Defense and protection is the core of the Second Amendment. In the interest of disclosure, yes, of course . . . I have been an avid hunter and recreational shooter all of my life, I perform consulting work for several firearms manufacturers, powder manufacturers, the Discovery Channel, several law enforcement agencies across the United States, have worked on several Federal Court cases, and write for the general public as well. I'm not delusional that my personal love of hunting, recreational shooting, and firearms in general defines the Second Amendment. No hunter, target shooter, or recreational shooter should should think that these activities have anything to do with the fundamentals of the Second Amendment anymore than possessing and reading a sheet of newspaper or a couple of books well defines the 1st Amendment. Can you imagine the preposterousness of claiming to be pro 1st Amendment because you own a couple of magazines or “do book reading all the time?” Or, being a 1st Amendment champion by virtue of merely enjoying conversation, considering talking a favorite hobby, or have a passion for using coloring books at home?

The Second Amendment is little appreciated merely because it is not used on a daily basis by most Americans, in the sense that the automobile is for example. It is used less and less, for gun violence is in steep decline, dropping over 50% in the last twenty years. The majority of gun deaths are not at innocent victims, for the majority of firearm fatalities are suicides. The firearm that cannot be used for suicide must be something like the piece of rope that can not be used for hanging. Nor is the availability of firearms any factor. According to the World Health Organization, the top countries for suicide include Russia at #5, Japan at #14, India at #16 . . . countries where personal firearm ownership is comparatively quite low. The United States comes in at #66, far behind China, Belgium, Poland, and France.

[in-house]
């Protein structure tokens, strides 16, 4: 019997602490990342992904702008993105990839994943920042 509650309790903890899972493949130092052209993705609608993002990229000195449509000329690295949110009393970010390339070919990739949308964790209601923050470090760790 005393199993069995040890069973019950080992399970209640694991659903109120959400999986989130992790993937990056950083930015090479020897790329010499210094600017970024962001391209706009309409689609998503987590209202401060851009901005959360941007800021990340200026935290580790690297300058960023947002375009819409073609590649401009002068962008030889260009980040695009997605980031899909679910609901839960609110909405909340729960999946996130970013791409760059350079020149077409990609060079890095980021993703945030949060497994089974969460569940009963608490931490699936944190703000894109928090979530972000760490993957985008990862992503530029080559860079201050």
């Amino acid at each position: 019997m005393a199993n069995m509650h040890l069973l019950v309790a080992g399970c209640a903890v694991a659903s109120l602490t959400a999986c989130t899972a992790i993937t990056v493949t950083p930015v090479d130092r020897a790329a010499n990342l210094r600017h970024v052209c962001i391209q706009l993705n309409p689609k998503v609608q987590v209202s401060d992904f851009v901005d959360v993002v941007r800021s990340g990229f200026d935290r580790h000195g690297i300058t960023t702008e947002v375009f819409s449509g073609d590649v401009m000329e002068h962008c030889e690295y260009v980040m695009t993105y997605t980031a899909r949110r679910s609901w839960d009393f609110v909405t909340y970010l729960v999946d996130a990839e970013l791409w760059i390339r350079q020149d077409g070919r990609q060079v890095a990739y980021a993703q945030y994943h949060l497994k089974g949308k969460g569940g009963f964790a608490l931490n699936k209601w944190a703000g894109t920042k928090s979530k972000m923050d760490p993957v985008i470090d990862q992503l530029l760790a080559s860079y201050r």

Government need not waste time attacking, taxing, and penalizing regular citizens. Regular citizens with guns perform a great service, using their firearms 2,000,000 a year to prevent or stop crime. Society needs not sensationalize the deranged and disturbed; we simple need to swift and fairly punish those who commit violence. There are a few really stupid people out there. For example, in 2005, there were 283 incidents of morbidly stupid and reckless people that lasered aircraft, according to the FBI. In 2010, according to the FAA, there were 3,592 reported laser incidents. Simply punish those who commit violence and perpetrate senseless acts.

According to the Bureau of Justice Statistics (BJS), released prisoners with the highest rearrest rates were robbers (70.2%), burglars (74.0%), larcenists (74.6%), motor vehicle thieves (78.8%), those in prison for possessing or selling stolen property (77.4%), and those in prison for possessing, using, or selling illegal weapons (70.2%). We already know precisely where the problem areas are, we merely need to better enforce current laws against those who continue to ignore them. Where the problem resides and the greatest potential for improvement is what was written long ago: “We hold these Truths to be self-evident . . .” Even if you don't subscribe to the self-evident truths of Thomas Jefferson, it isn't hard to understand what has been proved by factual evidence: additional gun laws simply are ineffective. At the same time, we know that more thoughtful security as in the elimination of gun-free zones and Concealed Carry reduces violent crime at an aggressive rate, as does enthusiastic enforcement of the huge body of statues against violent behavior.


Copyright 2013 by Randy Wakeman. All Rights Reserved.